Decision to withdraw extradition Bill was by Hong Kong government, with Beijing's support: Carrie Lam
HONG KONG: A day after announcing the withdrawal of the extradition Bill, Hong Kong leader Carrie Lam said that the decision was made by the Hong Kong government, with Beijing's backing.
"The decision is one of the Hong Kong SAR government, in the same way the Bill was introduced and taken forward by the Hong Kong SAR government," she said at a press conference on Thursday (Sep 5).
"Throughout the whole process, the Central People's Government took the position that they understood why we have to do it, they respected my view and they supported me all the way," she added.
"So whether it was in the early stages of processing the Bill and then the suspension of the Bill, and then withdrawing the Bill yesterday, it's the same position."
The Bill, which was first proposed in February, had sparked mass protests and plunged the Chinese-ruled city into its biggest political crisis in decades.
READ: Hong Kong protests - Key dates as peaceful rallies against extradition Bill turn to violent clashes
The withdrawal was one of the protesters' five demands, although many demonstrators and lawmakers said the move was too little, too late.
The four other demands are: Retraction of the word "riot" to describe rallies, release of all demonstrators, an independent inquiry into perceived police brutality and the right for Hong Kong people to choose their own leaders.
The official China Daily said on Thursday that the withdrawal of the Bill was an olive branch that leaves demonstrators with no excuse to continue violence.
During the press conference on Thursday, Lam was repeatedly questioned on why it took her so long to withdraw the Bill that would have allowed extraditions to mainland China despite increasingly violent protests, but she skirted the questions.
"It is not exactly correct to describe this as a change of mind," Lam replied, saying that she had previously announced the suspension of the Bill and called it "dead".
"So as far as the substance is concerned, there is simply no plan to take forward the Bill in light of the controversy," she added.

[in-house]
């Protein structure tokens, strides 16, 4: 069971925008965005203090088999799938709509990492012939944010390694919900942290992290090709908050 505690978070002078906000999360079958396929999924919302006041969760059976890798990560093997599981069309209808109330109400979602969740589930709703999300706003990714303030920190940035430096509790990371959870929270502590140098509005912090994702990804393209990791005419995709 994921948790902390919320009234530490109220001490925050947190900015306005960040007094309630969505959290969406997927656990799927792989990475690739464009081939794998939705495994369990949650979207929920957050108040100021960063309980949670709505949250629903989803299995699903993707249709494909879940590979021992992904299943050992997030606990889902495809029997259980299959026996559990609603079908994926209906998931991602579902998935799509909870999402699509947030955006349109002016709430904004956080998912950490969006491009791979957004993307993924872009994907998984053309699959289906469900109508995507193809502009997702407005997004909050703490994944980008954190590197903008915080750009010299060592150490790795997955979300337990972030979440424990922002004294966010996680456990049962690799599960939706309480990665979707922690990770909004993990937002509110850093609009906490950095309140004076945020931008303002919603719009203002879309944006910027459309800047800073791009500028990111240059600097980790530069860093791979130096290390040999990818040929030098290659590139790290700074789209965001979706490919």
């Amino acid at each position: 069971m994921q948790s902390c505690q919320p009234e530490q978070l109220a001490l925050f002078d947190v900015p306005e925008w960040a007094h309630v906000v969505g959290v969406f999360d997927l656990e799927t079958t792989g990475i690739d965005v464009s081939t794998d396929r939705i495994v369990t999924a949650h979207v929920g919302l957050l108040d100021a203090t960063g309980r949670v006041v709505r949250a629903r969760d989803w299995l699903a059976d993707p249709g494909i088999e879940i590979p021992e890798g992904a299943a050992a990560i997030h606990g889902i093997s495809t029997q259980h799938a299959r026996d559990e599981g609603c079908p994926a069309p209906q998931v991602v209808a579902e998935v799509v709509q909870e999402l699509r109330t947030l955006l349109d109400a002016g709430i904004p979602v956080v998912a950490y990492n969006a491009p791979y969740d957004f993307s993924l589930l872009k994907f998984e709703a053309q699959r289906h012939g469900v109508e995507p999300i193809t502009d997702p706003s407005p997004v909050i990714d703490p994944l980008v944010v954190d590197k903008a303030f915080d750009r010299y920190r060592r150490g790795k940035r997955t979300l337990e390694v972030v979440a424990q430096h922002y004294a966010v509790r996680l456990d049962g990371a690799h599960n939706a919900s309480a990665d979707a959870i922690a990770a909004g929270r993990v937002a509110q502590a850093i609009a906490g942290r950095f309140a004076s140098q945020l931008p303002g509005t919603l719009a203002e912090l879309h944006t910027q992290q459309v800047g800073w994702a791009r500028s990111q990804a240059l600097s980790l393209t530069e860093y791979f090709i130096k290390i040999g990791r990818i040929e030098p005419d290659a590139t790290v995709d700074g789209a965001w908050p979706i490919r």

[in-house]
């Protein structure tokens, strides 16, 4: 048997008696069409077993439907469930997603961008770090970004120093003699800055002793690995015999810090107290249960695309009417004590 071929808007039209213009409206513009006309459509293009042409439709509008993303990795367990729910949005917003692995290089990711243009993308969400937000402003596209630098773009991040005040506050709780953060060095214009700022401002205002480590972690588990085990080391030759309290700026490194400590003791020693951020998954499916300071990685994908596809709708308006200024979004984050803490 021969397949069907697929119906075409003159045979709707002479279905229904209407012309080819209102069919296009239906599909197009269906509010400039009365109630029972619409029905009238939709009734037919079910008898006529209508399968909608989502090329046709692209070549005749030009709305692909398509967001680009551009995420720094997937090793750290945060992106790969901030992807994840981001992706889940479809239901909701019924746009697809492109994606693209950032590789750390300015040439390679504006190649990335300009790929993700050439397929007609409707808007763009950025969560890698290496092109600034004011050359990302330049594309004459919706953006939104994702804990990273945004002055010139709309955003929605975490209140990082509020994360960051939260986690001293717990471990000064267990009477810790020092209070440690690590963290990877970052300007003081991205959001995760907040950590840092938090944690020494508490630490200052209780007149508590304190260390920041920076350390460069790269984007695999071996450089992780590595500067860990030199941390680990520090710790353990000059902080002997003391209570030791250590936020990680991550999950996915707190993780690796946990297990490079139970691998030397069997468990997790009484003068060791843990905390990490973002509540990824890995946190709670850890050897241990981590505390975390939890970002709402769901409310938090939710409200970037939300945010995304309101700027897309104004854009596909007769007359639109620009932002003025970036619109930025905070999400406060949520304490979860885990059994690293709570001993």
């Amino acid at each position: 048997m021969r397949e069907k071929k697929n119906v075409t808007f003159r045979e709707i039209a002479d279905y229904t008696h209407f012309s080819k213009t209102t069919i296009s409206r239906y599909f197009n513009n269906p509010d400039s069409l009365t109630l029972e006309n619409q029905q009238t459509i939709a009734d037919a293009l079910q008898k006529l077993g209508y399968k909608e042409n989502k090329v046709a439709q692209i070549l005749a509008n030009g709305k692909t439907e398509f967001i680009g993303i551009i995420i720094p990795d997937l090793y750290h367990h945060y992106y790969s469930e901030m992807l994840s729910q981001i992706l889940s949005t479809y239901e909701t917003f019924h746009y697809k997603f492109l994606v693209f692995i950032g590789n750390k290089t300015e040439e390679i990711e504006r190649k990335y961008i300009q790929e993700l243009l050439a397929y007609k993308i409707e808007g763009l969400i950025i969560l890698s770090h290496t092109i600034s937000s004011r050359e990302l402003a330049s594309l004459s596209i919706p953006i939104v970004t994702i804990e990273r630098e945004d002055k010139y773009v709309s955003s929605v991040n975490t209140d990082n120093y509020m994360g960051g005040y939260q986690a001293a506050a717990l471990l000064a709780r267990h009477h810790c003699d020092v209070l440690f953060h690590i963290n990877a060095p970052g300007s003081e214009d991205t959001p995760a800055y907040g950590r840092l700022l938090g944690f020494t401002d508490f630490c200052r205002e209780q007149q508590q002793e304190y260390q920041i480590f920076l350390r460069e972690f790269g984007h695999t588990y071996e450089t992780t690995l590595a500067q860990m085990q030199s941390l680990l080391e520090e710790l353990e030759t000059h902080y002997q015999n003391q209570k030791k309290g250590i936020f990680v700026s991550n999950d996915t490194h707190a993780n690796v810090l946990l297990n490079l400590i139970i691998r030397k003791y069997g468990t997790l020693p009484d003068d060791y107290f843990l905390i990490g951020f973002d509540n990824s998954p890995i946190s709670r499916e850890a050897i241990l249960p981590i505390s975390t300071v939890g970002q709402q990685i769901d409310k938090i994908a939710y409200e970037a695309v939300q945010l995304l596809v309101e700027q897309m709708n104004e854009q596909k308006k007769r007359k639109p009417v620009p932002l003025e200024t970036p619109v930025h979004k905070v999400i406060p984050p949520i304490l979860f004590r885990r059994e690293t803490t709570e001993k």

The decision, Lam said, came after receiving "a very pertinent piece of advice" from the people she had been holding dialogues with in the past two weeks.
The people, who came from different backgrounds and political positions, told her "that if the government wants to start a dialogue, the government should also take the initiative to provide a basis for a dialogue", she said.
In her prepared speech on Thursday, the chief executive expressed hope that the withdrawal of the Bill and other measures proposed on Wednesday will help solve the city's political crisis.
She reiterated that the extradition Bill will be withdrawn with "no debate and no voting" and that authorities will "fully support" the Independent Police Complaints Council, which will have experts from the UK, Australia, New Zealand and Canada.
There has, however, been little sign that Lam's concession will end demonstrations.
Online forums used by protesters are filled with calls for new rallies - including plans on Saturday to disrupt transport links to the city's airport, a major regional aviation hub.
Skirmishes broke out in some districts including the working class Po Lam late on Wednesday after Lam's announcement, which came after a weekend of some of the most violent protests the city has seen in the past three months.
Police said a suspected petrol bomb was hurled at a luxury property in Kowloon district in the early hours of Thursday and the suspects fled on a motorbike. Local newspaper Apple Daily said the house belonged to Jimmy Lai, the newspaper's owner, who was in the property at the time. Lai is an outspoken critic of Beijing.
At a "citizens press conference" on Wednesday evening - a useful gauge of the youth-led wing on the frontlines at rallies - an unidentified woman wearing a mask and helmet rejected Lam's concession.
"If Carrie Lam had withdrawn the Bill two months ago, that may have been a quick fix," she said. "But applying a band-aid months later on to rotting flesh will simply not cut it."
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